This paper examines the effects of inflation targeting on industrial and emerging economies’ output growth over the “globalization years” of 1986-2004. Controlling for trade openness and two indicators of financial globalization, the authors find systematic positive and significant effects of inflation targeting on real output growth. In dynamic models, the findings show strong output persistence in industrial economies, in which partial and full inflation targeting regimes have a positive long-run impact on growth. In emerging markets, only full inflation targeting policies have any output effect in the long-run. The results suggest that strict inflation targeting is needed to make the discipline effect of the disinflation process outweigh the output costs of promoting high interest rates to attract capital flows in a global world. These findings are robust to the treatment of endogenous globalization measures.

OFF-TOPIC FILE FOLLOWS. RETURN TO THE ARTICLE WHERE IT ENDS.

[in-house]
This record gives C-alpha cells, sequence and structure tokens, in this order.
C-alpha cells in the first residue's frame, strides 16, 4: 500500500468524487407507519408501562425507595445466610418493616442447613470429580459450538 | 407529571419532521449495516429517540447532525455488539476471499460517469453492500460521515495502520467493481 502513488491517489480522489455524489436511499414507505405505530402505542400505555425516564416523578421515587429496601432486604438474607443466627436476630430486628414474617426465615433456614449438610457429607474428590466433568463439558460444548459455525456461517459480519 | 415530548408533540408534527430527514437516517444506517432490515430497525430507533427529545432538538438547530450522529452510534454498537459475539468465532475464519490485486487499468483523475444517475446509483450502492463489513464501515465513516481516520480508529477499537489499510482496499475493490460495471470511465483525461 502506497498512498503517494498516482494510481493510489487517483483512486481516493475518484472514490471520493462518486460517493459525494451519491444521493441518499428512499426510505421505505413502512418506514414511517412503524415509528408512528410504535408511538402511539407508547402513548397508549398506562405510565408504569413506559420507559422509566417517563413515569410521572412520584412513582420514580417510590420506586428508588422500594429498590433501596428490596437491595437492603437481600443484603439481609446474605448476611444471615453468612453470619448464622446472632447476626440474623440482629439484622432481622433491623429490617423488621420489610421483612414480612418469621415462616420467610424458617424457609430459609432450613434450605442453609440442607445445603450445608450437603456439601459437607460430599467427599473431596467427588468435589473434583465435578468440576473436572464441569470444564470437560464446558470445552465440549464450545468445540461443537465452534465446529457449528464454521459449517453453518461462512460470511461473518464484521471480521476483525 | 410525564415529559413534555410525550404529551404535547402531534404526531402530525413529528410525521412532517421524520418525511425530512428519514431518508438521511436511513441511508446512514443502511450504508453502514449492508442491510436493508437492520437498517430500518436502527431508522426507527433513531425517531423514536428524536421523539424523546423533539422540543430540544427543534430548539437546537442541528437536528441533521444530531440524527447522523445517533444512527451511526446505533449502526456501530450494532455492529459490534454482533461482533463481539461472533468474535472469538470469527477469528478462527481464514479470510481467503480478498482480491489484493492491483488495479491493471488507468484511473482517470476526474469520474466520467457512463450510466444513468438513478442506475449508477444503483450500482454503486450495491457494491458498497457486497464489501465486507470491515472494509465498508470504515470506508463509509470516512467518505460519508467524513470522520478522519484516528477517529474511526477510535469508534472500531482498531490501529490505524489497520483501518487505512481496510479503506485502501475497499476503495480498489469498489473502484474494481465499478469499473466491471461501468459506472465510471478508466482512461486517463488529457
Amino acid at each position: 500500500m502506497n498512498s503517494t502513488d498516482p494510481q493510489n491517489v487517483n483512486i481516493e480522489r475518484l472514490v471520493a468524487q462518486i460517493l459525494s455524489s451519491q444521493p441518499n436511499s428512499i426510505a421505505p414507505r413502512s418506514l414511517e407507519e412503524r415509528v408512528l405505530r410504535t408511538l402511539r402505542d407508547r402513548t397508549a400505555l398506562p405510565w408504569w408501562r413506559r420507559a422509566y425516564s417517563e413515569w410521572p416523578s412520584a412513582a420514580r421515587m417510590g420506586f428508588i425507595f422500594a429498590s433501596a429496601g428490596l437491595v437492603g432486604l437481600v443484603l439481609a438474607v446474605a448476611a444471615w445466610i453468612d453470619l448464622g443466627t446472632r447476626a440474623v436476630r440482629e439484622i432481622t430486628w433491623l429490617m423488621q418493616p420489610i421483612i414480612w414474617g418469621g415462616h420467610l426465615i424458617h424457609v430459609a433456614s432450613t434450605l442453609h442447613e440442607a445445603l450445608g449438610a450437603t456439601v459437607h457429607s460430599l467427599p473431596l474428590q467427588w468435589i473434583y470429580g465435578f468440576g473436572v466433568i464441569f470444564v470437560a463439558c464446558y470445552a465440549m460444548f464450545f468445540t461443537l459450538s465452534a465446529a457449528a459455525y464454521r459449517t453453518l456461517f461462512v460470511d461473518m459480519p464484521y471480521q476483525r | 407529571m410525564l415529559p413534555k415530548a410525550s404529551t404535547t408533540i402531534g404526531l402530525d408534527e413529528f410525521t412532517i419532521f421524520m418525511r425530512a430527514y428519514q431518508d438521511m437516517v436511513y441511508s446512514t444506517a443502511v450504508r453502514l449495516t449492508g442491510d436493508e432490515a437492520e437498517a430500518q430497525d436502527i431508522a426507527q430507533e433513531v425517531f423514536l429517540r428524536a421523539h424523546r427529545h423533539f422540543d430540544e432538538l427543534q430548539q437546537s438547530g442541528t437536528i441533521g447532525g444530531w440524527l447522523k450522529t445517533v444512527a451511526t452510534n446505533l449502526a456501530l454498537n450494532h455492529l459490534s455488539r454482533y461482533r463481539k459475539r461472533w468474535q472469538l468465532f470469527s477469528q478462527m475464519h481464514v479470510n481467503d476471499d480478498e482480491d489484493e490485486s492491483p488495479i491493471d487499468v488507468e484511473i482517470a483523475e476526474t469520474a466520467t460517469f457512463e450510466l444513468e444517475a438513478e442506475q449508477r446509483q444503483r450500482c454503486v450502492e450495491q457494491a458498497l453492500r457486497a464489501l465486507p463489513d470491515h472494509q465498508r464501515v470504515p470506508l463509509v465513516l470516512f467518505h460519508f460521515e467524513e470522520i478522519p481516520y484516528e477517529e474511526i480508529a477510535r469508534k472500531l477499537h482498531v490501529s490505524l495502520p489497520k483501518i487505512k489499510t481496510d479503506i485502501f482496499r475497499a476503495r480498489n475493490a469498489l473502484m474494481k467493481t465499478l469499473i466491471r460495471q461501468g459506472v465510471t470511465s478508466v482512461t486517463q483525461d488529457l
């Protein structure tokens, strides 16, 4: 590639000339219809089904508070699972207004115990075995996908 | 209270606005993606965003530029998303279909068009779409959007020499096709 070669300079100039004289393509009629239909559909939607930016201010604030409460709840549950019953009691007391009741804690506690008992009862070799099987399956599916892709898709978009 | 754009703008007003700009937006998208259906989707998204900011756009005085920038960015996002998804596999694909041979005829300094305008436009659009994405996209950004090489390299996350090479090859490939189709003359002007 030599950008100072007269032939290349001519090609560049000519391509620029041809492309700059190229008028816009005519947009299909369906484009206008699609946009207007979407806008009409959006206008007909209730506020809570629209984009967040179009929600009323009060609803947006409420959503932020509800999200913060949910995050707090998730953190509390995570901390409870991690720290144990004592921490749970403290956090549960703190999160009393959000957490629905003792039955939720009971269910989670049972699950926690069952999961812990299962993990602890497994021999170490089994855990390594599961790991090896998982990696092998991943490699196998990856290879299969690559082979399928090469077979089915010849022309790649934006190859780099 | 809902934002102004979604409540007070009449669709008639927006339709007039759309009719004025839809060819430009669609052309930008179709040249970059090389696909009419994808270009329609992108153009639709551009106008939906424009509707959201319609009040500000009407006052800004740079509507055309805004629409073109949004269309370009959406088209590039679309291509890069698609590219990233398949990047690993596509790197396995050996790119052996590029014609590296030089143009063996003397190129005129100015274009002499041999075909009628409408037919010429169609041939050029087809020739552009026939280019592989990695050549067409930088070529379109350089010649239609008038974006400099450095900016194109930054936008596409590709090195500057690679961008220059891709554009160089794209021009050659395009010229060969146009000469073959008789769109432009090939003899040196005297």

Mollick, Andre V.; Cabral, Rene; and Carneiro, Francisco G., "Does Inflation Targeting Matter for Output Growth? Evidence from Industrial and Emerging Economies" (2008). Economics and Finance Faculty Publications and Presentations. 49.
Journal of Policy Modeling